Peter Salama (OX 1986)

Stories of Xaverians

Vale Peter Salama
Remembering a life spent helping others
By Murray McInerney

Salama

The Xavier community mourns the loss of one of its very finest: the internationally acclaimed Dr Peter Salama who died in Geneva on 23 January, aged only 51, leaving behind his wife Annalies and sons Luca, Kai and Mathis.

Peter was born in Melbourne in December 1968, the youngest of the family’s four children. His mother said he was “a wonderful addition to the Salama family, giving us joy and solace in our new life in Australia. Peter was God’s gift to us, as he bound the family together at a time of great need and, later, he was God’s gift to the world.” Peter’s mother was Palestinian and his father was Egyptian.

In Xavier’s Year 12 class of 1986, Peter distinguished himself by winning the Richard Manly Prize for English Expression, the Dr Edward Ryan Prize for French and the class prizes for Chemistry and Latin. After graduating from Medicine at the University of Melbourne, Peter was offered a scholarship at Harvard University where he gained a Master’s in Public Health and later became an epidemiologist, specialising in infectious diseases.

Peter’s rise to international fame culminated in his appointments in 2016 at the World Health Organisation. He spent three years in the WHO headquarters in Geneva, firstly as executive director of emergency programs and then as executive director of the Division for Universal Health Coverage. Dr Tedros Adhanom Ghebreyesus, WHO’s Director-General, said: “Our hearts are broken. Pete embodied everything that is best about WHO and the United Nations – professionalism, commitment and compassion.”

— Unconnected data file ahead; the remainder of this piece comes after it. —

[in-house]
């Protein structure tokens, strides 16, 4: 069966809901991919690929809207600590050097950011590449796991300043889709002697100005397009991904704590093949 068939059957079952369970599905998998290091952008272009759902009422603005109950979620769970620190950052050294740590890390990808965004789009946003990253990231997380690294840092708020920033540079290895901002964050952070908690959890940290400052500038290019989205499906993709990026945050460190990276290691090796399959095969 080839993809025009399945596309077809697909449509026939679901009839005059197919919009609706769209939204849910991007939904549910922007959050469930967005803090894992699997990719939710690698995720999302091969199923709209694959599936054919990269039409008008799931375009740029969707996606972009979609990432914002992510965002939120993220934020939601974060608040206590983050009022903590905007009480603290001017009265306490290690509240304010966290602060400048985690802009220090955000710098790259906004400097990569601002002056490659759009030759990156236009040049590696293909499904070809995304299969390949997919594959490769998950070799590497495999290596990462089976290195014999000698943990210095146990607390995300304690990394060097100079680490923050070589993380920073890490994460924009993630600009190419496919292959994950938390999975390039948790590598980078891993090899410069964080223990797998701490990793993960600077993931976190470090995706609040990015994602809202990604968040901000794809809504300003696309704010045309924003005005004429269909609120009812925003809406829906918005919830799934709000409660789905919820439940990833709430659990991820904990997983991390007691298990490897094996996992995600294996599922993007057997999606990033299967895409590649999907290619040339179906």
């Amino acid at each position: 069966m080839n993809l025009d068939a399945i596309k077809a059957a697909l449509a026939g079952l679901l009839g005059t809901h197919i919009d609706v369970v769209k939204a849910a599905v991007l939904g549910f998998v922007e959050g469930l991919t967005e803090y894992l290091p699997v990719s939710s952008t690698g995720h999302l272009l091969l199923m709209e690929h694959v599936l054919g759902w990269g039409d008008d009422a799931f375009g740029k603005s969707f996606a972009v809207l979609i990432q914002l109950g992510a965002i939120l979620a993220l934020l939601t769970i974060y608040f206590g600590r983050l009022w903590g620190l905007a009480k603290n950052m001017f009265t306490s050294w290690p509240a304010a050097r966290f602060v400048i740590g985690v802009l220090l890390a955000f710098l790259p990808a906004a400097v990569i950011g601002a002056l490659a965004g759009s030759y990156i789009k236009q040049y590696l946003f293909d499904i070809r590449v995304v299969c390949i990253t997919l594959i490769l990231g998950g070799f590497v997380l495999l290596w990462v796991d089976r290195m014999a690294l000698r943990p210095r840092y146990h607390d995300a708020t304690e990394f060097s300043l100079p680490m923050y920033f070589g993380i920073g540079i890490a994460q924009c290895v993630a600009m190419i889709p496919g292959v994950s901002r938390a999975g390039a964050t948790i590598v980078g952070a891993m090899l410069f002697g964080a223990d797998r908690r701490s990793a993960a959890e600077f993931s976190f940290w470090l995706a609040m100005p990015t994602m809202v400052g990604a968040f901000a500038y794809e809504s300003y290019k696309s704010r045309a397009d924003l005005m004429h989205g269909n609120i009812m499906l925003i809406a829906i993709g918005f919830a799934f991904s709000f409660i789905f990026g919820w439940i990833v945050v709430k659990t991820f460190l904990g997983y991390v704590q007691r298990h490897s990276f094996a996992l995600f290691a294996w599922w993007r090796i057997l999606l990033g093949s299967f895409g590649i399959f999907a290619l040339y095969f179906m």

Before joining WHO, Peter was Regional Director for the Middle East and North Africa at UNICEF, which he joined in 2002. Dr Robin Nandy, UNICEF’s Principal Adviser and Chief of Immunization, said that “the more experienced people in the field used to talk among themselves that Peter Salama is the future of humanitarian health, the future of global health.” He led UNICEF’s global response to Ebola, served as its Representative in Ethiopia and Zimbabwe (2009–2015), Chief of Global Health and Principal Advisor on HIV/AIDS in New York (2004–2009) and Chief of Health and Nutrition in Afghanistan (2002–2004). He had also worked with Médecins Sans Frontières and Concern Worldwide in several countries in Asia and sub-Saharan Africa. Prior to joining UNICEF, Peter was a visiting scientist at the International Emergency and Refugee Health Branch at the US Centers for Disease Control, Atlanta, and a visiting professor in nutrition at Tufts University, Massachusetts.

Peter Salama

Peter’s mother said his great passion was to eradicate diseases through immunisation programs in poverty-stricken countries. He dedicated his life to the eradication of dangerous diseases all over the world. His legacy was to make the world a better place through affordable and quality healthcare for all marginalised and poor societies. “Through his commitment, professionalism and compassion, he set out to make the world a better place for all,” she said.

We understand that the John Hopkins University is dedicating a scholarship in the name of Dr Peter Salama so that he will remain an inspiration to others.

Peter will definitely be esteemed by the Xavier community as truly ‘a man for others’. How proud we are of him! But it is his family who best sums up Peter: “Kind, compassionate, witty, funny, smart - and a great loss to mankind. He was the best son anybody could have – and the best brother.”